The question of the "available posts" is very complicated, and I haven't really understood how it works yet! I've been told that the total number of étoiles+premiers danseurs is fixed, but in fact it tends to vary a little bit as it might take some time after a retirement before somebody is promoted. And the number of étoiles itself can vary quite a lot, in recent years it has been especially low, partly because of a deliberate decision of the direction to have a low number of étoiles, partly perhaps because of a lack of dancers to promote (though there's much disagreement about it :)) For example now there are only 5 female étoiles (by ordrer of seniority: Maurin, Letestu, Dupont, Pujol, Osta), which really isn't much for such a large company, while there have been some periods in the 1990s
with 8 étoiles (e.g. Platel, Legrée, Loudières, Guérin, Maurin, Pietragalla, Arbo, Gaïda), on the other hand the number of premiers danseurs and premières danseuses has increased quite a lot. I guess that given how difficult it is to become a premier danseur or première danseuse, they could be considered as "principals", but in general people tend to translate "étoile" as principal (and premier danseur becomes something like "first soloist").

#4 Mel Johnson

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Posted 17 January 2004 - 07:28 PM

There are eleven étoile positions now, aren't there, Estelle?

Aurélie Dupont
Agnès Letestu
Elisabeth Maurin
Clairemarie Osta
Laëtitia Pujol



Jean-Guillaume Bart
Kader Belarbi
Laurent Hilaire
Manuel Legris
Nicolas Le Riche
José Martinez

#5 cygneblanc

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Posted 18 January 2004 - 02:45 AM

Mr Johnson, there are 12 etoiles in the compagny, and there is a position available, because the directors haven't promoted someone to that position yet.

#6 Françoise

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Posted 18 January 2004 - 04:42 AM

Estelle, I suppose you want to say Sylvie Guillem :) , because Isabelle Guérin was première danseuse when she was promoted Etoile (after Bourmeister' Swan Lake performance), she replaced Sylvie Guillem in her post of premiere danseuse, because Guillem was nominated Etoile before she is officially a premiere danseuse and the place was free :rolleyes: !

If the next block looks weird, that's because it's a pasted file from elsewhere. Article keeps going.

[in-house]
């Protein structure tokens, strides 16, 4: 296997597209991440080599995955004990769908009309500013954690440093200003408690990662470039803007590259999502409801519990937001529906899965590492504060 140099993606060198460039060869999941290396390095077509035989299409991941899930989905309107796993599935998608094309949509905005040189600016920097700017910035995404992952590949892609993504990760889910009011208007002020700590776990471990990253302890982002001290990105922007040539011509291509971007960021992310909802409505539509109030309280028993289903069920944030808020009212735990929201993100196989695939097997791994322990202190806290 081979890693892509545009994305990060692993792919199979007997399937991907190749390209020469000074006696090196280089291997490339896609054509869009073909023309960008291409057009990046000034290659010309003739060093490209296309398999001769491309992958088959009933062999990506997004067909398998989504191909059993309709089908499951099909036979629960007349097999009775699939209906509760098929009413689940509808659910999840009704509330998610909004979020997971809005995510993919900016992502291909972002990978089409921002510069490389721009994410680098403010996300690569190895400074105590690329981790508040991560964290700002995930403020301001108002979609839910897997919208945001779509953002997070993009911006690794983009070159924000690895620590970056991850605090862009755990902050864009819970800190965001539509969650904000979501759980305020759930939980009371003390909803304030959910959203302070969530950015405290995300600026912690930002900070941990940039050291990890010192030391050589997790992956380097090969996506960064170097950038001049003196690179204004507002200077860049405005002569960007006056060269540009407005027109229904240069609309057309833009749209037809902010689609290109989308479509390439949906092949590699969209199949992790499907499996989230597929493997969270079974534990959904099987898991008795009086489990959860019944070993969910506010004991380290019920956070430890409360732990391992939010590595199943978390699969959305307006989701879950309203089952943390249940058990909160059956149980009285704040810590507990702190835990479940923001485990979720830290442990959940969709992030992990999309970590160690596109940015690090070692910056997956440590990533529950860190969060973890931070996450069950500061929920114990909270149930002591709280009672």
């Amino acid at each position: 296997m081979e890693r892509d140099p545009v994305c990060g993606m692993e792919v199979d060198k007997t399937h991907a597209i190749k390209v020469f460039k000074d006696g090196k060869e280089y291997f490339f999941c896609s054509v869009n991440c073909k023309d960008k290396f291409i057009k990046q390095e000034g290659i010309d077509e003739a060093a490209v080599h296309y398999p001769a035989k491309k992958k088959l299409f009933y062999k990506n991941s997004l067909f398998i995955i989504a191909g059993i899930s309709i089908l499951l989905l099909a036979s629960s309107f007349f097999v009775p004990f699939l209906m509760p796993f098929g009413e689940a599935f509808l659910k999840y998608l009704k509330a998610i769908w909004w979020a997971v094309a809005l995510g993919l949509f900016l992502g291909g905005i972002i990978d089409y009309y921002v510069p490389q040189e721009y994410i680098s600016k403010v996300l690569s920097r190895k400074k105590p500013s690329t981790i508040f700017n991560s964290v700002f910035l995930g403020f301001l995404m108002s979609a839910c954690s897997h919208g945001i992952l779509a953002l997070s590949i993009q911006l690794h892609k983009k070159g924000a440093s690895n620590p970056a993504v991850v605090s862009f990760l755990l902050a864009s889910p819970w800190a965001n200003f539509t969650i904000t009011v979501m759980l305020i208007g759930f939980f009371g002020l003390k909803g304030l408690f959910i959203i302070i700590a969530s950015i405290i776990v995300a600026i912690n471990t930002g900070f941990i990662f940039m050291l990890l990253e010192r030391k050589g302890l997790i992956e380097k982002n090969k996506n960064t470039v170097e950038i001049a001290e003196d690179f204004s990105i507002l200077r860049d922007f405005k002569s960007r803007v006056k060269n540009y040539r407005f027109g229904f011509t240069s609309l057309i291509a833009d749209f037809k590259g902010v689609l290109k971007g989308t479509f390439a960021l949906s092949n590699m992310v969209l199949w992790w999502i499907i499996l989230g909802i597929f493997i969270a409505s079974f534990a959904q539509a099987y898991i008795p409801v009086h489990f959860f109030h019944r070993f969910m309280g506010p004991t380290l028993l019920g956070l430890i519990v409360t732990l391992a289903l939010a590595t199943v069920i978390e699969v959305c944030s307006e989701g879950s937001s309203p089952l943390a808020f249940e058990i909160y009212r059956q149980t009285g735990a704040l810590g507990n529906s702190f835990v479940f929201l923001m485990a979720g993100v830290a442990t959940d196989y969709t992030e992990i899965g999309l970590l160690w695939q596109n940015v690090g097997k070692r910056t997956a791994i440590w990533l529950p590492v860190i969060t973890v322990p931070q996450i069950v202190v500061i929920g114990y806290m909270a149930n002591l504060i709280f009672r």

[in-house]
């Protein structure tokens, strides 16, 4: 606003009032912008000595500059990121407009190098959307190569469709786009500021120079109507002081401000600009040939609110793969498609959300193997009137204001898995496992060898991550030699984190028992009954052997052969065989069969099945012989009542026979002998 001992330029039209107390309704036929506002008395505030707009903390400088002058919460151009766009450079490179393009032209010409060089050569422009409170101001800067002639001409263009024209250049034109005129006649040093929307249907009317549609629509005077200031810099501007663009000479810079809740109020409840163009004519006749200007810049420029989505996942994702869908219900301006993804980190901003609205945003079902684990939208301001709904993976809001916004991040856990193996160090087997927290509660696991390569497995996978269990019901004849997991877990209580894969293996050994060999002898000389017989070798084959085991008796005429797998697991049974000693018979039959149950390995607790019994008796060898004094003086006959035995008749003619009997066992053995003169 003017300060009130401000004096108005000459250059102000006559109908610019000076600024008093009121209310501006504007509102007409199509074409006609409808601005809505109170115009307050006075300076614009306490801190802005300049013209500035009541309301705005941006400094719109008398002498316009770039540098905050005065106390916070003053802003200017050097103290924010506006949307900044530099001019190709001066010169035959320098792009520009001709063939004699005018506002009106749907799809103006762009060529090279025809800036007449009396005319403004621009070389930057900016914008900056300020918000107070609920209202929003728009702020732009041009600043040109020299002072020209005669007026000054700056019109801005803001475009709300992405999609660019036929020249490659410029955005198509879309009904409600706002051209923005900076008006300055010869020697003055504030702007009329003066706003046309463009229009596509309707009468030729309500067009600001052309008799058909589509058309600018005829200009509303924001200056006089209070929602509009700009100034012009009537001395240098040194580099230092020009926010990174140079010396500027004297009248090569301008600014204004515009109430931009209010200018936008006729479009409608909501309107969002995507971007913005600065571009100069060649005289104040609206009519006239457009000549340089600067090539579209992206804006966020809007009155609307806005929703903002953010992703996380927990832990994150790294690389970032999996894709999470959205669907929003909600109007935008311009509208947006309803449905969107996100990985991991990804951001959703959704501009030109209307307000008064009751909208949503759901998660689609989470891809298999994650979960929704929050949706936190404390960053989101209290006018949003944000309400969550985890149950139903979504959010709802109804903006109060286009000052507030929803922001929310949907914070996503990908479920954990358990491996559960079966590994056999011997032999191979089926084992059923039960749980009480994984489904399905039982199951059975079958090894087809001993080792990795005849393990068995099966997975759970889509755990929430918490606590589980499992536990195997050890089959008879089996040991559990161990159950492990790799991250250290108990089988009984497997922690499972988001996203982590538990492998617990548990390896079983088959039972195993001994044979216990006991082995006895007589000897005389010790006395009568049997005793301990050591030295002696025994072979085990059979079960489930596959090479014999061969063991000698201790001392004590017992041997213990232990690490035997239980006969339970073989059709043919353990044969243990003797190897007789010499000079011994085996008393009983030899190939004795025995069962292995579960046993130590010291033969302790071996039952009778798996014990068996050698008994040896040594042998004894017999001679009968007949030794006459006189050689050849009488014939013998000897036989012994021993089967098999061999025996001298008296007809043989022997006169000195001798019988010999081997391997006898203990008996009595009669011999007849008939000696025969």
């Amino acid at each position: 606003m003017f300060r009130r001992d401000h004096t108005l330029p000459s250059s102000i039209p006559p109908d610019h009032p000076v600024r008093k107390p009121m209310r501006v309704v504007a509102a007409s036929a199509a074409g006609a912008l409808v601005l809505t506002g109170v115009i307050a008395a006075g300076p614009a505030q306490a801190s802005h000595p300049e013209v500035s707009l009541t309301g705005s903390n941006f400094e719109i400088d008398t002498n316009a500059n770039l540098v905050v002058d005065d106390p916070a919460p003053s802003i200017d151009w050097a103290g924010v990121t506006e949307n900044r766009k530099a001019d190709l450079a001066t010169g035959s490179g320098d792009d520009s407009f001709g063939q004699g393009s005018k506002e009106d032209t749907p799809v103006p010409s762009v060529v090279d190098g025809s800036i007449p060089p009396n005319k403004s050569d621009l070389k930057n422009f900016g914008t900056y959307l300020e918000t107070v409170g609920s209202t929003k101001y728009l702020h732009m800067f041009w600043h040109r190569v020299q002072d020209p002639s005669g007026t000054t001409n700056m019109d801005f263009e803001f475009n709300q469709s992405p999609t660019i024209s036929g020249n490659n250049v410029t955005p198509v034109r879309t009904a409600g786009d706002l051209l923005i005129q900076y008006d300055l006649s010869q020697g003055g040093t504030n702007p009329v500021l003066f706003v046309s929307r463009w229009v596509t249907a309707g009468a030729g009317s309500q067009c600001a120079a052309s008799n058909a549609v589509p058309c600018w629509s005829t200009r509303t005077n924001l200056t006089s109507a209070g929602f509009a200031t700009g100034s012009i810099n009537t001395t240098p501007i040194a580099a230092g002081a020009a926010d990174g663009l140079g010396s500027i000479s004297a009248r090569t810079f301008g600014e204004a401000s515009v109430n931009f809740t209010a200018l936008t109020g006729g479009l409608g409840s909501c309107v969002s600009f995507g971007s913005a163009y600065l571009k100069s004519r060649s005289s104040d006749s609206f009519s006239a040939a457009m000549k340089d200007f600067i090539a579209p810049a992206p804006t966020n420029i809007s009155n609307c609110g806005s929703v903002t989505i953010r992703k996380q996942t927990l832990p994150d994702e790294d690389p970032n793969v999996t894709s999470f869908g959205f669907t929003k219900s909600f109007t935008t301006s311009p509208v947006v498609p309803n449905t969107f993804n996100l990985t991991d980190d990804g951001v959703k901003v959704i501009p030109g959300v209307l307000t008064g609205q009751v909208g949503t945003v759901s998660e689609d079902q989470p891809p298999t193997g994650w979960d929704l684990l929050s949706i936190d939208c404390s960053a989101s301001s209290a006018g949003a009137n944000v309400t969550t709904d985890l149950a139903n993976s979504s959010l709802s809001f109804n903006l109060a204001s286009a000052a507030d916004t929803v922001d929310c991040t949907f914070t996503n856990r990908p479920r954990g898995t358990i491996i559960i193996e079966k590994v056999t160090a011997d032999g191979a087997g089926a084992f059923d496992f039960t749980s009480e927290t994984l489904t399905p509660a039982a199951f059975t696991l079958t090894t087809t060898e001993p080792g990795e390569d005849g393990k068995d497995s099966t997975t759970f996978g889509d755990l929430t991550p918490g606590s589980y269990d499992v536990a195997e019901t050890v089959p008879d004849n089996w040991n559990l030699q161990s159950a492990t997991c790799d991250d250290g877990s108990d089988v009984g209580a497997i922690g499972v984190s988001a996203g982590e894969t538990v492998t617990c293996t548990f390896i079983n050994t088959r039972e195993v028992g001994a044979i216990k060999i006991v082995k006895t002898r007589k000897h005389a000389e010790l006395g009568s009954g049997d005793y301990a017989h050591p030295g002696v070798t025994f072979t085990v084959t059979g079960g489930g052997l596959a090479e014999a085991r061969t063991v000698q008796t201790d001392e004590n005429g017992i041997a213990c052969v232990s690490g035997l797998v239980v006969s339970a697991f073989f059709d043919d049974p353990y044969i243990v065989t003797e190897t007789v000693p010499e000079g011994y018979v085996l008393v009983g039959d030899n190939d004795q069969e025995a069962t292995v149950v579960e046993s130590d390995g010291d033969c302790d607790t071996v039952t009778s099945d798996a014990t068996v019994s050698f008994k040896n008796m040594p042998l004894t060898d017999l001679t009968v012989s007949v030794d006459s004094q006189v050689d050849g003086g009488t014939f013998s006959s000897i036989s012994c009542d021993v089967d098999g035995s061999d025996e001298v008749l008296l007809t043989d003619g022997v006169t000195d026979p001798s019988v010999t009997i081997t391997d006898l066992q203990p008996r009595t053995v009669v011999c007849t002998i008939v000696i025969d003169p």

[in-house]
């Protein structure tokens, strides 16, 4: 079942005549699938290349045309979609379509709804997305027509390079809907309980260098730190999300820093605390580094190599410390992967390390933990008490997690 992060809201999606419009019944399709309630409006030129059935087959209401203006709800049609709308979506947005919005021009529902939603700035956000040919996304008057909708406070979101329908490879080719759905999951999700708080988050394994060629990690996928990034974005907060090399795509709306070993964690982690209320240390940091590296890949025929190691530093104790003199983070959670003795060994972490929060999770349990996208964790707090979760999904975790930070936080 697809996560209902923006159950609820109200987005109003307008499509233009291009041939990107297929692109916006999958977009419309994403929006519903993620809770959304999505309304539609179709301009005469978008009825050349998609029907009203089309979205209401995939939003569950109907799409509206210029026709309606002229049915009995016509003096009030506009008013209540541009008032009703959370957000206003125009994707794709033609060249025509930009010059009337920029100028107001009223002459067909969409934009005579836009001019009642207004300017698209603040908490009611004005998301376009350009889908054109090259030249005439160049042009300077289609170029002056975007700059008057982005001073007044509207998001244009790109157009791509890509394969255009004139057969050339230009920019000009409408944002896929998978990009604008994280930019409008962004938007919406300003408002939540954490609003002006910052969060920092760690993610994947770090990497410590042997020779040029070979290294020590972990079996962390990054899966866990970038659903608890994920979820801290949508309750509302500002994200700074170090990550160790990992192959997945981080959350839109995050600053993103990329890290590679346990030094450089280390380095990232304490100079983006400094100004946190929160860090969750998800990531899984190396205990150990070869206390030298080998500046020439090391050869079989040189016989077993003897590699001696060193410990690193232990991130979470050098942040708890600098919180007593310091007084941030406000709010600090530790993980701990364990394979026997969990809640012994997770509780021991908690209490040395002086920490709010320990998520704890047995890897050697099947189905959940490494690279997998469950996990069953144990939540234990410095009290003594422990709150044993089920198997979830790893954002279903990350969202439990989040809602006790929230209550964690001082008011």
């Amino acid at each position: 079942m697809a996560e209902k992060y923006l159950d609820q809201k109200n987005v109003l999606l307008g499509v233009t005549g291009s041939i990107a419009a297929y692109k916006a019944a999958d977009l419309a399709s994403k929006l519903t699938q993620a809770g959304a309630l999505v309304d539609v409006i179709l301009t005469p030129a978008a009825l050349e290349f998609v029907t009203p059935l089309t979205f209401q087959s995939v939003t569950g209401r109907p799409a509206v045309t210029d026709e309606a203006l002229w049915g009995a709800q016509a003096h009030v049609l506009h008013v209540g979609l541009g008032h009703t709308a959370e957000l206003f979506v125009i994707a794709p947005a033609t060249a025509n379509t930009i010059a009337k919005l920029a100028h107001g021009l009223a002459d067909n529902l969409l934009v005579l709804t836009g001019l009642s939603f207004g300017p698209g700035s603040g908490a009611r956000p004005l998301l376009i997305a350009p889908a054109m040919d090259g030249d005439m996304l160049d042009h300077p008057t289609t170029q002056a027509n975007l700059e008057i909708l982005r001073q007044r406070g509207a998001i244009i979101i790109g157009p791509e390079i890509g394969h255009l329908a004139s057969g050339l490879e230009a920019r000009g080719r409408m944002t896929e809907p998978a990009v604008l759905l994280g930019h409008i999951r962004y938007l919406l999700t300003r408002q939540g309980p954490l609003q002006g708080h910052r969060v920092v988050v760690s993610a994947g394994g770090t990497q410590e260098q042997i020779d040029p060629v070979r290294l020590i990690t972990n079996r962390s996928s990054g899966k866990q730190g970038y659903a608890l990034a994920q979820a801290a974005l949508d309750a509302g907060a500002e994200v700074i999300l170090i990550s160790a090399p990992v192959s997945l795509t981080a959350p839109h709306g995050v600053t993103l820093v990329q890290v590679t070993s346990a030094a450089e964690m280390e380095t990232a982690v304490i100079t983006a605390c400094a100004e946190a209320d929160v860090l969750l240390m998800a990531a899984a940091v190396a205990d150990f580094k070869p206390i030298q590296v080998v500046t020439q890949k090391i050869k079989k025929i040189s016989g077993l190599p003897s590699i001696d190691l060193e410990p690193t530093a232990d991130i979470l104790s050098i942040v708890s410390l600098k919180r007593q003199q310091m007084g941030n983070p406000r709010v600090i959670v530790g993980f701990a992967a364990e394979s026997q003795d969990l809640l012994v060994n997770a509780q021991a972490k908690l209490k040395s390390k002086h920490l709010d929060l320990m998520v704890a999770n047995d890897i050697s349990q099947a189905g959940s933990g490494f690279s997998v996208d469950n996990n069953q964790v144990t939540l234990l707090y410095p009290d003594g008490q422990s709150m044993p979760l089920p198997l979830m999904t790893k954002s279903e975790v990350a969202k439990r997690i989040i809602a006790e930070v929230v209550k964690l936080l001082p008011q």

#7 Mel Johnson

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Posted 18 January 2004 - 05:26 AM

Quick, somebody call Maurice Béjart - he'll fill those étoile vacancies, whether you want them filled or not! :)

#8 Naoko S

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Posted 18 January 2004 - 09:41 AM

Thanks all for your views/thoughts!

Cygneblanc - can I interpret your comment as: There are allocated number of posts for étoiles (6 for female & male respectively), and currently there's one post available for a female dancer?

Estelle - many thanks for taking time to put this. Your comments are so interesting and educational that I'd like to put a link in the Japanese site to this thread (hope you won't mind!). Now it's more clearer to me that étoile is robustly built into the company's hierarchy and is a formal rank. Given that they work on contract basis I presume they are given more freedom than other dancers of different ranks, for instance on choice of roles and guest-appearance outside the company? I once read Agnes Letestu's interview in a Japanese dance magazine which took place immediately after her nomination to étoile. Asked by the interviewer how she saw the future would fold for her, she commented that first and foremost her relationship with the company's management should change as being étoile meant you were finally given a right to dispute/challenge them - on choice of roles, etc. I wonder whether this relationship between top dancers and management is unique to POB or rather common among highly aclaimed ballet companies.